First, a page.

ReefKeeping tips, tricks and information.
Zoanthid Eating Nudibranchs: Beautiful Killers.
Zoanthid-eating nudibranchs are a type of nudibranch classified as an Aeolidiidae, first described in 1797. All Aeolids survive by consuming cnidarians and their flesh utilizing serrated, radular teeth.
There are countless species which we encounter in home aquaria, and while they are rarely spoken of on the species level, aquarists describe them based on the type of cnidarian that they afflict in the aquarium. Montipora eating Nudibranchs (MEN), Zoanthid eating Nudibranchs (ZEN) and aiptasia eating nudibranchs are all commonly encountered by the average aquarist.
While beautiful, and sometimes utilitarian in the case of Berghia verrucicornis or as they are now known, Aeolidiella stephanieae – Aeolid’s are not something that we want in our aquarium. In most cases the lifecycle of the species is short and simple enough that it can begin, end, and repeat in our home aquaria without the intervention of the aquarist. Some Aeolids (ZEN) in particular are believed to be asexual or hermaphroditic; which can cause quite the headache for the afflicted aquarium.
ZEN’s lay egg masses on both the colony themselves, and on nearby rockwork. The egg masses are very tiny, which can make identification and discovery rather difficult. The Aquarist must assume if they see one nudi, they have dozens more.
When they are born, ZEN’s are brown in color, and not particularly
As the ZEN’s locate and predate on the preferred species of Zoa, the pigment’s from the zooxanthellae, including any bio-luminecest pigments are visible in the nudibranchs coloration. This trait serves 2 purposes. 1 – Camouflage from would-be predators, and 2 – a warning sign to said predators that they are poisonous!
ZEN’s only eat Zoanthids. They do not consume Palythoa, or Protopalythoa. This has provided the occasional reefkeeper with an “easy out” – they simply stopped keeping Zoanthids and stuck with the other 2 mentioned species to alleviate the stress of the predators
Eradication and control
There are several different methods that can be utilized to control an infestation. First will we discuss what to do when you encounter these pests.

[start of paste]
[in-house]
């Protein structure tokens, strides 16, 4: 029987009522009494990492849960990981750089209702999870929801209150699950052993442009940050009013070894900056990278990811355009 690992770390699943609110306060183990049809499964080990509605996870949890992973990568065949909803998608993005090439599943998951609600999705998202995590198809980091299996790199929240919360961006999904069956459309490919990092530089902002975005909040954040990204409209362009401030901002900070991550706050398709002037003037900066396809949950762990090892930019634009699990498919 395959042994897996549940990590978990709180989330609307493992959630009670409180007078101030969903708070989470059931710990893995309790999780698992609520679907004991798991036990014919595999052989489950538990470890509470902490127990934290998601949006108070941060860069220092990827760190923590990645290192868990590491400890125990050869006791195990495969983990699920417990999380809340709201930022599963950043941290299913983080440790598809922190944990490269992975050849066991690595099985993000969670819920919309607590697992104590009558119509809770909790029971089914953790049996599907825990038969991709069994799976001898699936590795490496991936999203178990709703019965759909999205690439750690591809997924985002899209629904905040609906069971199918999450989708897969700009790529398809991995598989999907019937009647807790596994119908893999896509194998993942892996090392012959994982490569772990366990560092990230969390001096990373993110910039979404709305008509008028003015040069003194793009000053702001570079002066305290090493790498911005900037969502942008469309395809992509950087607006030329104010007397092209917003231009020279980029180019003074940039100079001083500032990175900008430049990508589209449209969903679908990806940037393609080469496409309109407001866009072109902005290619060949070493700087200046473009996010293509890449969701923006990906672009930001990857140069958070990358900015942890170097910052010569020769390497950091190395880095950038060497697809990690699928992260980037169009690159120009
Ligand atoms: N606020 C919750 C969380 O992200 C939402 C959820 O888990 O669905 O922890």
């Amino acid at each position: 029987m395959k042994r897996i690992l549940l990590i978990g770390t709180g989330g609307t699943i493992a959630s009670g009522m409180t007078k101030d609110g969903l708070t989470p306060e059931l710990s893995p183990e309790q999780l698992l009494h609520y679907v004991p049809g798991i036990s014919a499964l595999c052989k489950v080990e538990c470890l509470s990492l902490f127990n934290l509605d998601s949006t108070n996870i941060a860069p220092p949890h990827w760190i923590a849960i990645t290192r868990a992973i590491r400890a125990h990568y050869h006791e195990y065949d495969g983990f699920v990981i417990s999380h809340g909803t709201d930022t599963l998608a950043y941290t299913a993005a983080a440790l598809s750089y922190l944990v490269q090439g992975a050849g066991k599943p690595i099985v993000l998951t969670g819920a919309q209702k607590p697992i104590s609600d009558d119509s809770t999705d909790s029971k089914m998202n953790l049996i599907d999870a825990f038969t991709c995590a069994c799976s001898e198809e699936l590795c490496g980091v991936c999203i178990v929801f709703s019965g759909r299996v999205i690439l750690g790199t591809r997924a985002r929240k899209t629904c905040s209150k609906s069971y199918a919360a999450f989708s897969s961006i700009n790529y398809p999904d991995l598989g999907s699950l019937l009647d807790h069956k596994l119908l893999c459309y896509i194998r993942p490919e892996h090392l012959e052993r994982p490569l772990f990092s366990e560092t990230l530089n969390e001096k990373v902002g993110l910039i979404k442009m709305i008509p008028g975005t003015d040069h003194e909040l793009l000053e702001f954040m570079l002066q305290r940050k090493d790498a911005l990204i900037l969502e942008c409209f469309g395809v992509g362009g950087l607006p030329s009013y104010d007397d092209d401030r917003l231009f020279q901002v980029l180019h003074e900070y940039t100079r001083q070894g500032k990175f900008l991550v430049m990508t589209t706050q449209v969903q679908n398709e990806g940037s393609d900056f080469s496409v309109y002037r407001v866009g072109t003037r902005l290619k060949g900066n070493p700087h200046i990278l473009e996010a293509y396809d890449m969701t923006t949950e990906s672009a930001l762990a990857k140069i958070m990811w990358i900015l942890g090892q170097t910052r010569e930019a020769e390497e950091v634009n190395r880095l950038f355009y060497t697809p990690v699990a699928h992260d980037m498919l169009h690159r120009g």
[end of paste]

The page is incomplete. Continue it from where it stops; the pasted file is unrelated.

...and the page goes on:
As the nudibranchs will develop pigment that matches the zoanthid that they are predating, it can be very difficult to see something that is several cm’s long. In my experience, the best way to detect the Aeolids is to utilize a flashlight, or actinic bulb sometime during your normal “dark” cycle, as polyps may not be open for feeding. Depending on how many colonies are affected you may need an additional set of eyes to spot them. They move quickly so if you are lucky enough to discover one have your tweezers (and rubber gloves) ready! Shine the light on your suspected colonies and fan the polyps with your hand to induce the retraction of the skirt, the nudis should become much easier to see. Physically remove all of the adult specimens you find. They make wonderful macro-photo subjects, so try not crush them!
A beautiful Aeolid in the authors aquarium (Beauty is in the eye of the beholder!)
If you’ve discovered adults, you can assume you have a full blown infestation which will require chemical treatment to eradicate. Malachite Green is an easy to source, cheap and effective dip to remove both the adults, and damage the egg mass. Other commonly available dips like ProCoral Cure, ReVive coral cleaner, CoralRX, and Flatworm Exit are also beneficial in the toolbox of the Nudi Killer.
Lugol’s solution has been used with varying degrees of success at a rate of 40 drops per gallon of RO/DI water. A ten minute dip will prove fatal for all soft-bodied pests and some snails, but will not affect the egg mass, so it must be repeated. I personally would avoid doing a fresh water dip for treatment to prevent further stress of the coral and mortality risks involved.
The Authors Colony before infestation
It is advisable, if at all possible, to quarantine all affected colonies immediately after discovery so you can treat the entire population at once. Salifert Flatworm Exit in the QT tank will take care of the ZEN’s, but again, will also not affect the egg mass. One drop per gallon with no other chemicals/UV/ozone in the QT tank, with a follow up application 2-3 times, every 7-10 days should give the aquarist the piece of mind that they are looking for. The aquarist should be aware that when dosing FWE, you should be prepared to syphon out any visible die off as levels may rise rapidly and in turn cause further issues for the corals in QT. Special care should be taken if FWE is utilized in the display aquarium (I do NOT advise this and it will not be covered in this article).
The QT process will also allow the aquarist to monitor the colonies for the presence of “Zoa-Pox”, which will be covered in a future column of Reef Notes. After infestation
Natural predators for Aeolid’s include Wrasses in the genus Halichoeres (the Yellow Coris is my pick here) and Chaetodon Butterflyfish – which isn’t something most would ever want to risk in the common reef aquarium. I feel that natural predation is the least effective and
The number one way to avoid this problem is to Dip/QT/observe ALL incoming livestock for a period of 7 to 14 days. Prophylactic dips are also gaining popularity in the hobbyist circle, and for good reason. An ounce of prevention equals a gallon of cure. This has never been more true. As a responsible aquarist, it is our responsibility to notify others that we may be trading with of past and current infestations so that they can prevent passing these critters to one another.
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